Franciscan Spirit Blog

Prayers for the Dying: A Meditation for Lent

For me, visiting a dying person is a special, graced-filled moment because I am so much aware of the loving care the Church gives to one about to enter eternity. When it happens during the holy season of Lent, I feel an even greater responsibility.

For eleven years, I was Pastoral Care Director for a large Midwestern retirement and nursing center. There were between 80 and 90 deaths each year and I had the opportunity to be with many dying residents. Sometimes the family was present and at other times it was just myself and the dying person. When I use the word dying keep in mind that I’m with a person who in a matter of minutes or short hours will enter eternity and see God face to face. In a way, you might say it is the closest we get to the feel for eternity except when we ourselves experience it.

The Church’s Care for the Dying

The Church is especially caring for the dying. We have special patrons for the dying, particularly St. Joseph. Imagine having Jesus and Mary at your bedside at that moment. As another example, the prayers of the Mass remember each and every person, whatever the state of life or circumstance is. This includes those facing death at that very moment, whether by natural causes, accident or persecution. In a word, the Church prays for all without exception.

As part of the Christian community, the body of Christ, you and I are together with all our brothers and sisters praying for one another. The Eucharist is celebrated around the world from the rising of the sun through its setting. There is never a moment when the Mass is not being offered somewhere on earth, never a moment when we are not praying for one another.

When it comes to assisting the dying into eternity, the prayers of the Church are filled with hope and anticipation of the person’s union with God and reunion with his or her loved ones. I have often felt the presence of the dying person’s deceased loved ones in the room with me, preparing for that magnificent reunion.

Listen to the opening prayer for the dying: “Go forth, faithful Christian, from this world in the name of God the Father almighty who created you, in the name of Jesus Christ, the Son of the living God who suffered and died for you, in the name of the Holy Spirit who was poured out upon you, go forth faithful Christian.” Note the beautiful image: “Go forth.” It is a true send-off, armed with the prayers of the Church.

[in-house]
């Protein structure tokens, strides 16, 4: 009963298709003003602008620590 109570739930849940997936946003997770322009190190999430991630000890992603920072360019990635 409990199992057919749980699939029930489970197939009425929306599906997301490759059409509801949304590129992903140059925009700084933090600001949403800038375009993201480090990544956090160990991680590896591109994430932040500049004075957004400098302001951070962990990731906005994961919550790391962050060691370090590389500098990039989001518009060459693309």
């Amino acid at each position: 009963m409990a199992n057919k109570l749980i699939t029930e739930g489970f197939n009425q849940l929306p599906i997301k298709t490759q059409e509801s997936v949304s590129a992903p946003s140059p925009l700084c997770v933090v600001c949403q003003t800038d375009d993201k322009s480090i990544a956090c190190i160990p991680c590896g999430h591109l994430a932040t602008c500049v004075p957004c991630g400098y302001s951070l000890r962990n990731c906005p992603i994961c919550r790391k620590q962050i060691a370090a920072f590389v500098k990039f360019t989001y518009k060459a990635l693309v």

Listen further: “May you live in peace this day; may your home be with God in Zion, with Mary the Virgin mother of God, with Joseph, and with all the angels and saints.” The prayers depict a wonderful meeting and heavenly homecoming. Further we pray, “I commend you, dear brother/sister to almighty God.” (It’s like the Church is writing a letter of recommendation for that person.) “I entrust to you to your creator.” The Church is gently handing over its brother or sister to the Lord as a precious gift. “May holy Mary, the angels and all the saints come to meet you as you go forth. May Christ welcome you into his garden of paradise; my Christ the true shepherd welcome you as one of his sheep and acknowledge you as one of his flock. May He forgive all your sins and set you among those he has chosen. May you enjoy the vision of God forever.”

I must tell you that I get chills whenever I recall the opportunities I have had to pray those words at the bedside of one soon to be with God. And remember, I’m not praying them only as Fr. Jim. I’m praying them in the name of whole church. As a believer you are there as part of the person’s family, for indeed, we are brothers and sisters, the very body of Christ.

On this past Holy Saturday, April 3, I received a call from a nearby nursing home asking me to come to pray with and anoint a patient who was dying. The woman was in her late 70s and had just lost her husband about a month earlier. I learned later that she died on Easter Sunday.

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